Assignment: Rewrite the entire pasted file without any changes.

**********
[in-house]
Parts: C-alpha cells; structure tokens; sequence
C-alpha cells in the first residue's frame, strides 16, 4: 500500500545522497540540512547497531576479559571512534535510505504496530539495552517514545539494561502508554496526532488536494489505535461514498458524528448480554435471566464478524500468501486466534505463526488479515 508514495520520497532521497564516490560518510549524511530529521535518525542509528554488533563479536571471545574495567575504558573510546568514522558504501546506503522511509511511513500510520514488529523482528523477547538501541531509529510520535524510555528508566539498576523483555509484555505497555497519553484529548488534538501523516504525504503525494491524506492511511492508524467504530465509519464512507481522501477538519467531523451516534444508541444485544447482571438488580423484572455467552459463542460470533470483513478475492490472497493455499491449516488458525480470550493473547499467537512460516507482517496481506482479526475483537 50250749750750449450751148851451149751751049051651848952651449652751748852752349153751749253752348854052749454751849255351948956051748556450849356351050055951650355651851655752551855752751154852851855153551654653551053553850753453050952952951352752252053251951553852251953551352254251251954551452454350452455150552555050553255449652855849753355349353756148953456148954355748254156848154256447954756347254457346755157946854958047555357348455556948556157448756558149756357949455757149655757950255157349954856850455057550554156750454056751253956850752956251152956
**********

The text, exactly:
[in-house]
Parts: C-alpha cells; structure tokens; sequence
C-alpha cells in the first residue's frame, strides 16, 4: 500500500545522497540540512547497531576479559571512534535510505504496530539495552517514545539494561502508554496526532488536494489505535461514498458524528448480554435471566464478524500468501486466534505463526488479515 508514495520520497532521497564516490560518510549524511530529521535518525542509528554488533563479536571471545574495567575504558573510546568514522558504501546506503522511509511511513500510520514488529523482528523477547538501541531509529510520535524510555528508566539498576523483555509484555505497555497519553484529548488534538501523516504525504503525494491524506492511511492508524467504530465509519464512507481522501477538519467531523451516534444508541444485544447482571438488580423484572455467552459463542460470533470483513478475492490472497493455499491449516488458525480470550493473547499467537512460516507482517496481506482479526475483537 50250749750750449450751148851451149751751049051651848952651449652751748852752349153751749253752348854052749454751849255351948956051748556450849356351050055951650355651851655752551855752751154852851855153551654653551053553850753453050952952951352752252053251951553852251953551352254251251954551452454350452455150552555050553255449652855849753355349353756148953456148954355748254156848154256447954756347254457346755157946854958047555357348455556948556157448756558149756357949455757149655757950255157349954856850455057550554156750454056751253956850752956251152956